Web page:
In an article yesterday in the Washington Post on the 9 percent increase in crude oil imports by American oil companies, it was reported that this increase represented 385 million additional barrels of oil. The 9 percent increase actually represented 77 million barrels of additional oil during the first five months of 1979.

While American motorists were waiting in gasoline lines earlier this year, U.S. oil firms were importing 9 percent more crude oil than they did in 1978.

A detailed examination of oil company records show that among those crude oil import increases for the first six months of 1979 were: Gulf Oil Corp., up 23.5 percent; Ashland Oil, up 19.6 percent; Mobile Oil Corp., up 17.9 percent, and Exxon U.S.A., up 15.5 percent.

The import records are filed monthly by each oil company with the Department of Energy (DOE) and are certified by the firms as accurate under penalty of law.

In interviews, executives of Gulf, Exxon and Mobil acknowledged that their imports -- and their total crude supplies -- were up substantially, despite the shutdown of the oilfields in Iran for 10 weeks at the beginning of the year.

None of the company officials offered an explanation of how this summer's gasoline shortage was touched off in the face of fast-growing imports.

"We at Mobil don't make or create gasoline lines, that's an industry phenomenon," said Bonner Templeton, a vice president for supply and distribution.

Said Jon Deakin, senior vice president for Gulf's oil supply arm, "That's always the thing that's hard . . . because I know we maintained our refinery runs pretty consistently this year . . . insofar as we are concerned, our level of crude supply was pretty well sustained."

"Where did the oil go? You've got me bothered by the fact that I don't have a satisfactory answer to the question," said Anthony L. Seaver, manager of the planning division at Exxon International.

It was reported this week that worldwide oil production was up 5.8 percent in the first six months of 1979. And federal energy officials have reported in the past that total U.S. crude imports were up.

However, DOE officials have never presented these figures on a company-by-company basis.

Until now, federal energy officials have explained the summer gasoline shortage in part by saying that refiners used their increased crude supplies to rebuild their reserves, that they used their refineries at less than capacity and that to some extent they cut gasoline production in favor of other and more profitable oil byproducts like jet fuel. At the same time, federal officials have said that gasoline demand rose artifically earlier this year as panicky motorists and other consumers began topping off their tanks.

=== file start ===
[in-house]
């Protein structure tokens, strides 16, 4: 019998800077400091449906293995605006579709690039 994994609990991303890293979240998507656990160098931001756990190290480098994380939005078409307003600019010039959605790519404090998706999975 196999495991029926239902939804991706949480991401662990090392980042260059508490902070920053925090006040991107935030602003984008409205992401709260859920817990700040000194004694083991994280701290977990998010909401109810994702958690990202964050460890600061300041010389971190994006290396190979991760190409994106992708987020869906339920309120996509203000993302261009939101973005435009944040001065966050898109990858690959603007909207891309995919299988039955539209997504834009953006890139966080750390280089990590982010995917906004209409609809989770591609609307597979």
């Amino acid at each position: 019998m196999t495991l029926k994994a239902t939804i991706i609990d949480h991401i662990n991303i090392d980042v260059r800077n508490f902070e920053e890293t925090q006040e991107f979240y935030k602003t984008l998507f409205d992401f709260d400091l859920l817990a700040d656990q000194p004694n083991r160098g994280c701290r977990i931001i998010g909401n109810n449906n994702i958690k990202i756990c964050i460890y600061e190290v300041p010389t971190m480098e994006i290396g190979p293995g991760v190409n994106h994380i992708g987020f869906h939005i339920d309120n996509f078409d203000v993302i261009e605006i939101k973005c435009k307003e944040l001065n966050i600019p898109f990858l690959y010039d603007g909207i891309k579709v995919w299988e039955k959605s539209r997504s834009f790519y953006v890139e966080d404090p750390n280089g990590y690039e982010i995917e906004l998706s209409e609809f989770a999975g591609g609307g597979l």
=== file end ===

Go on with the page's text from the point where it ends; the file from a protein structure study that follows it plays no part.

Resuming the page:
Total crude oil import figures from company records show that in the first five months of 1979 U.S. oil firms imported 385 million barrels more than in the first five months of last year.

That much crude oil would have supplied an additional three weeks of driving gasoline to American motorists this summer, according to the National Petroleum Refiners Association.

While crude oil imports rose this year by 9 percent, demand for gasoline in the nation rose by approximately 3 percent, according to oil industry spokesmen.

Even as imports increased steadily in the first half of 1979, oil companies cut gasoline supplies to service stations by as much as 15 percent. The resulting tight market led to a 50 percent increase in the price of gasoline.

The records show that just after Iran stopped oil production on Dec. 26, the U.S. companies sharply increased their crude oil imports from other nations including Saudi Arabia, Kuwait, Nigeria, Algeria and Venezuela.

For example, Exxon, the nation's largest oil company, had been importing approximately 3 million barrels of Iranian oil for U.S. use each month before the Iranian shutdown.

Yet, when it lost 9.4 million barrels of Iranian oil in April, May and June, Exxon replaced that amount with imports from other countries and still increased its overall crude imports by 5 million barrels compared with the like three months in 1978.

Indeed, just as Iran concluded its first full month of shutdown in January, Exxon was setting its record for a single month's imports -- 26.6 million barrels.